Take-home lessons for the biopharmaceutical industry

  • The Federal Circuit sought to characterize its holding narrowly, to situations where a skinny label nonetheless contains allegedly inducing language.
  • Brand manufactures and reference product sponsors may still use the case to pursue induced infringement claims in skinny label cases.
  • Generic drug and biosimilar manufacturers pursuing skinny label strategies should scrutinize all aspects of their labels, promotional materials, market predictions, and any other external communications, and should consider express disclaimers of patented methods in its marketing materials.
  • Judge Prost’s dissent raises critical questions about the causation requirement and the impact of this case on generic manufacturers who pursue a skinny label strategy. These important issues may be sufficient to merit Supreme Court review.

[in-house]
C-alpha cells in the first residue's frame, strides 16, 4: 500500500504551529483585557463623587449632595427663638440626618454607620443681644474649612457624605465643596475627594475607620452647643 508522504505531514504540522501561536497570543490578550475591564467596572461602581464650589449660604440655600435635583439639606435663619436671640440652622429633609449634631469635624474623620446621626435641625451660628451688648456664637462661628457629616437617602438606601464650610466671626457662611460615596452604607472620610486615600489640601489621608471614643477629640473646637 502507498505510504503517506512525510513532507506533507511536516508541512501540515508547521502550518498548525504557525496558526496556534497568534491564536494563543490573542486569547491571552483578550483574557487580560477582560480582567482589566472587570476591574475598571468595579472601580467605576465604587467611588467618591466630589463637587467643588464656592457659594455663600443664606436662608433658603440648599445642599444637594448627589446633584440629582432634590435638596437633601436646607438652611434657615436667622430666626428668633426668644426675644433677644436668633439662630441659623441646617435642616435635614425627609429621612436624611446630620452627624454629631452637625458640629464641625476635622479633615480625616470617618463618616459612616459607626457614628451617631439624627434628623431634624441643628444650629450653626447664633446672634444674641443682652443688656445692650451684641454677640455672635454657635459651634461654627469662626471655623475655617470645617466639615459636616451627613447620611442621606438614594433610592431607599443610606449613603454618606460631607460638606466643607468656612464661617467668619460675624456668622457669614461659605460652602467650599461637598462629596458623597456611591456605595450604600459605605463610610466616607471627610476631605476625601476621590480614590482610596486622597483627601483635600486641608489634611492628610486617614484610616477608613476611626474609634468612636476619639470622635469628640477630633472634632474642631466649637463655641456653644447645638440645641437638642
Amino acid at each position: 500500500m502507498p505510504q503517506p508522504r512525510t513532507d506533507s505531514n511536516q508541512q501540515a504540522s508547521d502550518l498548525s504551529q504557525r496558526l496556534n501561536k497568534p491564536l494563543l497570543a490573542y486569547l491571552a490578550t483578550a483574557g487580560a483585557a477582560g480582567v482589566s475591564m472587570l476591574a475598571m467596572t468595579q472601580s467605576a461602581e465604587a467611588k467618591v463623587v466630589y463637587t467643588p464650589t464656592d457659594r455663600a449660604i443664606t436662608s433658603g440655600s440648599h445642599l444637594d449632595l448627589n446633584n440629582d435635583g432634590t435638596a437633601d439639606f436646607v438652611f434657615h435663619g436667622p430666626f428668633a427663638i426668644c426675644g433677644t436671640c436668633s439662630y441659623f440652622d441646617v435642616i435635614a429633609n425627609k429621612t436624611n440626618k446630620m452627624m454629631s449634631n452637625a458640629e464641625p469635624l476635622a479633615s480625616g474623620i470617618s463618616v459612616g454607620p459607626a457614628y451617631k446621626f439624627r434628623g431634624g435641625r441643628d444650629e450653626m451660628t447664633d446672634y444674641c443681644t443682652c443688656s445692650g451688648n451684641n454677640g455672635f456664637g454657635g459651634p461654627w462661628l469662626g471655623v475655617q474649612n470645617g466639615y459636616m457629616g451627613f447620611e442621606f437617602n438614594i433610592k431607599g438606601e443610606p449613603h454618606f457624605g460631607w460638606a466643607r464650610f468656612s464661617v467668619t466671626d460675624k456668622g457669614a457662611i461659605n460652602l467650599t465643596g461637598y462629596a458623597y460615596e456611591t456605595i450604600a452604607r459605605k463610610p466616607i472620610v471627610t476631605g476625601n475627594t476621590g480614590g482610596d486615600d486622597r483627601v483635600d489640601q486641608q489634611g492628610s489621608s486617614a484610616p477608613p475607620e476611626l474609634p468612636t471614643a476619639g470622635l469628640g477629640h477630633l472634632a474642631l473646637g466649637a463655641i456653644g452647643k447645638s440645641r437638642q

1. Takeda Pharm. U.S.A., Inc. v. West-Ward Pharm. Corp., 785 F.3d 625, 630–31 (Fed. Cir. 2015); Warner-Lambert Co. v. Apotex Corp., 316 F.3d 1348, 1365 (Fed. Cir. 2003).
  2. 35 U.S.C. § 271(b); Warner-Lambert Co. v. Apotex Corp., 316 F.3d 1348, 1364 (Fed. Cir. 2003) (“[M]ere knowledge of possible infringement by others does not amount to inducement; specific intent and action to induce infringement must be proven.”).
  3. Takeda Pharm. U.S.A., 785 F.3d at 631.
  4. HZNP Medicines LLC v. Actavis Labs. UT, Inc., 940 F.3d 680, 702 (Fed. Cir. 2019).
  5. See 21 U.S.C § 355(j)(2)(A)(viii).
  6. “Post-MI LVD” refers to Left Ventricular Dysfunction following a Myocardial Infarction; see GlaxoSmithKline LLC v. Teva Pharmaceuticals USA, Inc., No. 2018-1976 (Fed. Cir. Aug. 5, 2021) (“GSK”), slip op. at 4-5.
  7. Id. at 14-15.
  8. Id. at 28-31.
  9. Id. at 37.
  10. Id. at 9, 35-37.
  11. GlaxoSmithKline LLC v. Teva Pharmaceuticals USA, Inc. (C.A. No. 1:18-cv-878) (D.I. 431 at p. 30) (emphasis added).